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Re: Maria-db refuses to start


On Thu, Dec 8, 2022 at 5:41 PM Reindl Harald <h.reindl@xxxxxxxxxxxxx> wrote:
> > <import the dumps as it's normal for postgresql>
> > I think you mean mysql, not postgresql...
> no, i mean postgresql, that piece of crap breaking for years after
> dist-upgrades because you need to do dump+restore at every version
> change - real fun because you need to remember about the dump *before*

The other side of the coin is a questionable InnoDB "optimization"
that was finally fixed in MySQL 5.1.48 (in 2010) due to an external
bug report. Heikki Tuuri firmly believed that zeroing out pages when
they are initialized burns too many CPU cycles, so it is better to
just write whatever garbage to any unused bytes in data pages. He
actually forbade me to fix it back in 2004 or 2005, and forbade me to
spend any time to prove what kind of bad things could happen. (Back
then, even the FIL_PAGE_TYPE was written uninitialized to anything
other than B-tree index pages. So, if the page type field said
FIL_PAGE_INDEX, you could not say if it actually was an index page.)

I have tried to keep the implications in mind, but there has been at
least one serious bug regarding this:

If a database with InnoDB had been originally initialized before MySQL
5.1.48 and you kept upgrading the binary files, you could have a
similar ticking time-bomb in some other data structure, which might be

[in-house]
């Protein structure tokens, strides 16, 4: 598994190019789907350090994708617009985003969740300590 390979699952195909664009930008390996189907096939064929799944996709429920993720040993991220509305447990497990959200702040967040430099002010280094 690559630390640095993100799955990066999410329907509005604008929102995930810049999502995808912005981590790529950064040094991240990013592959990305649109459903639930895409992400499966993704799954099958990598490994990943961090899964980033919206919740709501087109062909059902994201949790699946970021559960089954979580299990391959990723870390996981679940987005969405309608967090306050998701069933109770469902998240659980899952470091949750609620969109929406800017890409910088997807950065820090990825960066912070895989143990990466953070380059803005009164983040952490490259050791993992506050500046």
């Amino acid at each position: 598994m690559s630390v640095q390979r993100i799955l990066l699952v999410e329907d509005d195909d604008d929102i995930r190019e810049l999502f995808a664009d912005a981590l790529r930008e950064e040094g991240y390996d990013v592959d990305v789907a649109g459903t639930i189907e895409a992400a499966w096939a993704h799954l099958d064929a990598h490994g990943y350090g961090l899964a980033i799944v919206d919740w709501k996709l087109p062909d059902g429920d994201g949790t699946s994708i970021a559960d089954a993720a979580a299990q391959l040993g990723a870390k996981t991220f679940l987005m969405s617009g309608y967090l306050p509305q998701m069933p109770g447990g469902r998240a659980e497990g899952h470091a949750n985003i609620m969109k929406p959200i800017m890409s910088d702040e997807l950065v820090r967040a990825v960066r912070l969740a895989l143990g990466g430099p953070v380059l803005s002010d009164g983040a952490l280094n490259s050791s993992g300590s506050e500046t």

forgotten when a future minor change to the data file format is made.
This would not be caught in normal upgrade tests, which would
initialize a database using a previous server version (say, 10.2) and
then upgrade to 10.3. To catch something like this, you would have to
initialize and populate the database in MySQL 5.1.47 or earlier, with
a suitable usage pattern that actually causes some unused to contain
suitably unlucky garbage bytes. (On a freshly initialized database
they could easily be 0.)

MariaDB Server 10.4 introduced a new file format
innodb_checksum_algorithm=full_crc32, and MariaDB Server 10.5 made it
the default. Any files that were created when that setting is active
are guaranteed to write any unused bytes as zeroes. It also fixes a
peculiar design decision that some bytes of the page are not covered
by any checksum, and that a page is considered valid if any of the
non-full_crc32 checksums happen to produce a match. This includes the
magic 0xdeadbeef for innodb_checksum_algorithm=none.

Maybe we should consider eventually deprecating write support for the
non-full_crc32 format, to force a fresh start.

Note: We still spend effort to allow in-place binary upgrades. My last
example of that was https://jira.mariadb.org/browse/MDEV-29694,
removing one of the innovative InnoDB features: the change buffer
a.k.a. insert buffer, because it has been the source of many
hard-to-debug index corruption bugs.

With best regards,

Marko Mäkelä, Lead Developer InnoDB
MariaDB Corporation

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